shortest distance to heart:

It wasn’t quite a Monday morning, although it was. Leather shoes were stripped down to slippers, white collars turned festive. Cascading down to knees, kurtas joined the revelry. Sarees too crashed in.

The metro (that’s my whereabout) was frequented by handfuls- few policemen placed on duty, and apparently, no one else.

I could see sweet vendors running out of stock; bees were outnumbered as men swarmed in multitudes. Following each other, and ignoring my presence completely, the pilgrimage would visit electricians for an unpaid show of chiaroscuro, but the followup bargain on experimental lighting, would take up all the spotlight. The holy voyage, however, would end up at fireworks stalls.

You could smell festivity in shape of good dishes, being cooked all over. This is how jovial the day looked, but the real show preened itself at night.

Each end of buildings would be impeccably embroidered with oil lamps, candles. Balconies looked like a darker shade of indigo blanket, all star strewn, shimmering in a tune. For a moment, if it hadn’t been told to me about the existence of rice lamps, I’d have believed Universe had conspired.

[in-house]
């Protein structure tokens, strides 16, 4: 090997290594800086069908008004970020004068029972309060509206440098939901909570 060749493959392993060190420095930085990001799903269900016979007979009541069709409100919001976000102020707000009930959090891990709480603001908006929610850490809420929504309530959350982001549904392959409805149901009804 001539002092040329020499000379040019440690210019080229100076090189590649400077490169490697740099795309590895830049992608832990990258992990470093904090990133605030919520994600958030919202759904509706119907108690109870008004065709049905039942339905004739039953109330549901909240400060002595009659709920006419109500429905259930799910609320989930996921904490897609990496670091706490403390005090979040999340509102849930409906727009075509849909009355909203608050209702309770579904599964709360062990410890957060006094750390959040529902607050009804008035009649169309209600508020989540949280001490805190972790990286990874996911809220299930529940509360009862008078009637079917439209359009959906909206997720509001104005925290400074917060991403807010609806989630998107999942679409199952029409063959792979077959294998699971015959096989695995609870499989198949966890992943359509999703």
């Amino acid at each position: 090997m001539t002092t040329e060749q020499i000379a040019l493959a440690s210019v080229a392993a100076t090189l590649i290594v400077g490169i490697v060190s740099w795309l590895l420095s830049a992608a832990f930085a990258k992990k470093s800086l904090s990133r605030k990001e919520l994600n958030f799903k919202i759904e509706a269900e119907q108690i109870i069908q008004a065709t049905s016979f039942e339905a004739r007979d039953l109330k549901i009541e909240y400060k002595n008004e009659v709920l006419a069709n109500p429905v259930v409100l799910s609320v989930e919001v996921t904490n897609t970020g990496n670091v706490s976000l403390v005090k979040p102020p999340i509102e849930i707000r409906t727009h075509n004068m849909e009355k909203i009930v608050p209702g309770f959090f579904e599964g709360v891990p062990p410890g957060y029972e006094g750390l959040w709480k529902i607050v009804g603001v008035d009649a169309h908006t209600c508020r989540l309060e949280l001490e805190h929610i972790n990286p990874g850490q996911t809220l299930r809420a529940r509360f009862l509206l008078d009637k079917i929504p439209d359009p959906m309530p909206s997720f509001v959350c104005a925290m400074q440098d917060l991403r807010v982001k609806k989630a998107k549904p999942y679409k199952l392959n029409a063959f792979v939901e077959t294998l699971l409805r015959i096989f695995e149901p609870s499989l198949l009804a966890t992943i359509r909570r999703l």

Above our heads, in split seconds, you’d have to trace shells going off at three different places & enjoy each of ’em equally. The next moment, however, would again be smoke laden.

I wish my bowl could put on some weight.

People threw invitations, my bowl caught none. It sounded of hunger & few coins, as last night’s leftover. Diwali redefined economy, made charity homesick.

While the night was on full swing,
I spot a kid running towards me.

“This is for you”, she insists.

I could see her eyes glisten against the light. 
As if truly, galaxies valued my participation.

“Oh, really?”
How could I not take that!

But honestly, I didn’t know what to do with the sparkler, 
my stomach wanted something else.